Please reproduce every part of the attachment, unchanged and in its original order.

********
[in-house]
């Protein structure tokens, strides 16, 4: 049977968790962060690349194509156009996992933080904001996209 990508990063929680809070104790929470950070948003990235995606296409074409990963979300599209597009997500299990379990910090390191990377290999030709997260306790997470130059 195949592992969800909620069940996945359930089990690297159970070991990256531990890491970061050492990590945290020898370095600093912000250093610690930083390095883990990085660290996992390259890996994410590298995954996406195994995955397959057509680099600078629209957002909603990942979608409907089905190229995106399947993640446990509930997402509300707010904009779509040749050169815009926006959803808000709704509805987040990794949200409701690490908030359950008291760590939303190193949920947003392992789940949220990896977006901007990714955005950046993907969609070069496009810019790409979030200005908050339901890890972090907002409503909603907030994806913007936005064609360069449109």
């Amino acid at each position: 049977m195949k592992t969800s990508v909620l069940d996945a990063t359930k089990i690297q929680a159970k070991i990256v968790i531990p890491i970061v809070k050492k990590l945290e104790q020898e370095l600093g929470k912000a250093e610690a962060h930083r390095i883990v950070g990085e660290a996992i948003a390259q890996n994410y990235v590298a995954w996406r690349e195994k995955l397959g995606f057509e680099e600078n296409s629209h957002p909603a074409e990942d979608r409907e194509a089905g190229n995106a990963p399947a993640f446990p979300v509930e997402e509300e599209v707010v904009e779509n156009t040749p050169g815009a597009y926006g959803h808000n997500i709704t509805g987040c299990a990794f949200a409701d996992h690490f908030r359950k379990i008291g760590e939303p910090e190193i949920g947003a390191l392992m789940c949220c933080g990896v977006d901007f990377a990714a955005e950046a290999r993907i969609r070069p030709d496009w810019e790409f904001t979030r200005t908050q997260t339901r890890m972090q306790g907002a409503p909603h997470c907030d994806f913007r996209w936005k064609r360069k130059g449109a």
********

[in-house]
């Protein structure tokens, strides 16, 4: 049977968790962060690349194509156009996992933080904001996209 990508990063929680809070104790929470950070948003990235995606296409074409990963979300599209597009997500299990379990910090390191990377290999030709997260306790997470130059 195949592992969800909620069940996945359930089990690297159970070991990256531990890491970061050492990590945290020898370095600093912000250093610690930083390095883990990085660290996992390259890996994410590298995954996406195994995955397959057509680099600078629209957002909603990942979608409907089905190229995106399947993640446990509930997402509300707010904009779509040749050169815009926006959803808000709704509805987040990794949200409701690490908030359950008291760590939303190193949920947003392992789940949220990896977006901007990714955005950046993907969609070069496009810019790409979030200005908050339901890890972090907002409503909603907030994806913007936005064609360069449109």
């Amino acid at each position: 049977m195949k592992t969800s990508v909620l069940d996945a990063t359930k089990i690297q929680a159970k070991i990256v968790i531990p890491i970061v809070k050492k990590l945290e104790q020898e370095l600093g929470k912000a250093e610690a962060h930083r390095i883990v950070g990085e660290a996992i948003a390259q890996n994410y990235v590298a995954w996406r690349e195994k995955l397959g995606f057509e680099e600078n296409s629209h957002p909603a074409e990942d979608r409907e194509a089905g190229n995106a990963p399947a993640f446990p979300v509930e997402e509300e599209v707010v904009e779509n156009t040749p050169g815009a597009y926006g959803h808000n997500i709704t509805g987040c299990a990794f949200a409701d996992h690490f908030r359950k379990i008291g760590e939303p910090e190193i949920g947003a390191l392992m789940c949220c933080g990896v977006d901007f990377a990714a955005e950046a290999r993907i969609r070069p030709d496009w810019e790409f904001t979030r200005t908050q997260t339901r890890m972090q306790g907002a409503p909603h997470c907030d994806f913007r996209w936005k064609r360069k130059g449109a």